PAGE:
Trouble for discrete space-time?

In summary: So if we could just probe sufficiently small, we would be able to detect these fluctuations.In summary, the article discusses an experiment that failed to detect a supposed blurring of light, and suggests that this may be due to new unified field theories being ruled out by the experiment. However, String Theory suggests that the fluctuations described in QM may actually be detectable at very small scales, and so this issue may still be unresolved.
Astronomy news on Phys.org
  • #2
One must first explain the disagreement between the theoretical energy density of spacetime, 1093 gm/cm3, and the measured value, 10-28 gm/cm3.
 
  • #3
The cited reference is not the article. It is a paraphrase of the paper, and the paraphrasing is not accurate at all.

Quantum mechanics (QM) does not predict any kind of blurring of light as described in the article. Relativity does not make that prediction either. So failure to detect the "blurring" experimentally is not a problem for existing accepted theory.

On the other hand, such blurring may be a prediction of some of the new classes of unified field theories which are being floated. If so, such theories might be ruled out by this experiment.

Essentially, QM has managed to fend off 75 years of attacks from all quarters. Current theory is remarkably consistent with all experimental evidence. As to the comment about energy density being off by 135 powers of 10, I don't think this is a disparity that everyone agrees even exists. But I guess it is open to debate.
 
  • #4
The vacuum energy problem is more of a desire than a fact. Physicists would like to think that they can compute vacuum energy density, so they devised a heuristic argument from QM and got that huge number... so the question is "is there really a huge vacuum energy we haven't detected", "does the idea of vacuum energy even make sense", or "what is the missing piece to the argument that gives reasonable results".


In all likelyhood, the "yes" answer goes to the last of those 3 questions, since it seems reasonable that an accurate vacumm energy theory would require general relativity which has resisted integration with quantum theories, so the heuristic argument breaks because it is based on a realm where we have no consistent theory.

Hurkyl
 
  • #5
I haven't read the whole article, but String Theory could explain this. You see, Quantum Mechanics does predict powerful fluctuations of spacetime, but these occur at sizes smaller than a Planck's size. String Theory dictates that - while this would happen, at sizes smaller than a Planck's size - there is nothing smaller than a Planck's size.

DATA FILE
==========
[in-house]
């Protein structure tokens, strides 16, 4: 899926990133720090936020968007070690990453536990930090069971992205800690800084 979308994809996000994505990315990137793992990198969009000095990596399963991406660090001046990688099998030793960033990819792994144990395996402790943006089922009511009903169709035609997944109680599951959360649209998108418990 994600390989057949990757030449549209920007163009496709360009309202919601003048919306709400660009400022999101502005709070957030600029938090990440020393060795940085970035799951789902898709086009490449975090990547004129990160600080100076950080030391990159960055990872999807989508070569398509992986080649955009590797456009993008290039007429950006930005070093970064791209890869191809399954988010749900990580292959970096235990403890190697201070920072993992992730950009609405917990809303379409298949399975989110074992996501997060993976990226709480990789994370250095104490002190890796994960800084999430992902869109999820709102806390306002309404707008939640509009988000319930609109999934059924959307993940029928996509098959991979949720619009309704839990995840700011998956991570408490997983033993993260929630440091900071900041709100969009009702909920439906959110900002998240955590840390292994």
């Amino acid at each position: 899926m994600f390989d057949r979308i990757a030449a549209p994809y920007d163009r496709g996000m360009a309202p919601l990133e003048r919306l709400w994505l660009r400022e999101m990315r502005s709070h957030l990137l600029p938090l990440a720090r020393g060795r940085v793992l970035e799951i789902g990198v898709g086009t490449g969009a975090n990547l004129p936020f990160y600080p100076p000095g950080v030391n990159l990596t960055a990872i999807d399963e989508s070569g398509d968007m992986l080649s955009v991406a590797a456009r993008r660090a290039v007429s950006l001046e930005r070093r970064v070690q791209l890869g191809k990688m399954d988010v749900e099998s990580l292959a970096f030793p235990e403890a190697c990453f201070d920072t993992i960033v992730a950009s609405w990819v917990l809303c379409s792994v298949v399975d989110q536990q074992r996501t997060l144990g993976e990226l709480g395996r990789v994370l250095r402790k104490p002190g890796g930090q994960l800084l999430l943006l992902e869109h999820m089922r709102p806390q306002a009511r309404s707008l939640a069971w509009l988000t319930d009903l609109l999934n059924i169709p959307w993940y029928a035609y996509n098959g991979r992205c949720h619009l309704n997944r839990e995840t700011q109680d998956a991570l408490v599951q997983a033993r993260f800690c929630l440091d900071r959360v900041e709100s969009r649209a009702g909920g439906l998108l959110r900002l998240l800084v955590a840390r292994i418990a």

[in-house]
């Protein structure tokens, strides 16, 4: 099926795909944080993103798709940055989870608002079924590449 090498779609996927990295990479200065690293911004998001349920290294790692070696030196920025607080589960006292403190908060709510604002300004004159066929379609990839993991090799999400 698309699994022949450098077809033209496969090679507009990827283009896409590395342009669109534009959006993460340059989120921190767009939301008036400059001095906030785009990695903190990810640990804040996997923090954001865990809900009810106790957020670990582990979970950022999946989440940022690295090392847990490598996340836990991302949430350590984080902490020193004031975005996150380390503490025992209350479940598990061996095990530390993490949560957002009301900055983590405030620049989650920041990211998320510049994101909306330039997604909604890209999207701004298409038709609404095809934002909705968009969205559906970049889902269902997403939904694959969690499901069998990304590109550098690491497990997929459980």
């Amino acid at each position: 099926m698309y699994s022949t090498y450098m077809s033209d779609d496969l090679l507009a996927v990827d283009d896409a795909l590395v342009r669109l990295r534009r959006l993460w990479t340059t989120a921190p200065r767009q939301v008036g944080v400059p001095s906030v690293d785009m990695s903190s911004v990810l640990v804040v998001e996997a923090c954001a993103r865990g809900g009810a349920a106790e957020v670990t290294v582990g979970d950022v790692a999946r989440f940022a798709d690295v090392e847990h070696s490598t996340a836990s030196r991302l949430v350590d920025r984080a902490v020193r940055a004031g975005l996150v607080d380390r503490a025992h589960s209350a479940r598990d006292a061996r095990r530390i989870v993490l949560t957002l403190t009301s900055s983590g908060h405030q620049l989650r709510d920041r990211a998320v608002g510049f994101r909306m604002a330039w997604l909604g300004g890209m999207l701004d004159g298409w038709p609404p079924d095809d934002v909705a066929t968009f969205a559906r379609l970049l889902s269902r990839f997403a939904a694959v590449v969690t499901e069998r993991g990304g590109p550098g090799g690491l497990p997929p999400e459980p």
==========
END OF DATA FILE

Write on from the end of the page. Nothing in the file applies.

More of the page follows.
1) What is discrete space-time?

Discrete space-time is a concept in physics that suggests that space and time are not continuous, but rather made up of individual units or "chunks". This is in contrast to the traditional view of space and time as continuous and infinitely divisible.

2) What is the significance of discrete space-time?

The idea of discrete space-time has significant implications for our understanding of the fundamental nature of the universe. It could help explain certain phenomena, such as the quantization of energy in quantum mechanics, and provide a foundation for theories of quantum gravity.

3) How is discrete space-time related to quantum mechanics?

Quantum mechanics is based on the idea that energy is quantized, or exists in discrete units. This aligns with the concept of discrete space-time, as it suggests that space and time are also quantized in a similar way. This connection has led to the development of theories such as loop quantum gravity and causal set theory.

4) Can discrete space-time be tested or observed?

Currently, there is no experimental evidence for discrete space-time. However, there are ongoing efforts to test this concept through experiments such as high-energy collisions and gravitational wave observations. These experiments could potentially provide evidence for the discrete nature of space and time.

5) What are the potential challenges or limitations of discrete space-time?

One of the main challenges of discrete space-time is reconciling it with the theory of general relativity, which describes gravity as a continuous curvature of space-time. There is also the question of how to merge discrete space-time with other fundamental theories, such as quantum mechanics. Additionally, there is currently no consensus among scientists on whether space-time is truly discrete or continuous, and further research and evidence is needed to fully understand this concept.

Similar threads

  • Astronomy and Astrophysics
Replies
10
Views
2K
  • Astronomy and Astrophysics
Replies
28
Views
2K
Replies
2
Views
222
  • Astronomy and Astrophysics
Replies
4
Views
1K
  • General Engineering
Replies
0
Views
682
  • Astronomy and Astrophysics
Replies
1
Views
1K
  • Quantum Interpretations and Foundations
Replies
29
Views
3K
Replies
12
Views
731
  • Quantum Physics
Replies
19
Views
1K
Replies
12
Views
1K
Back
Top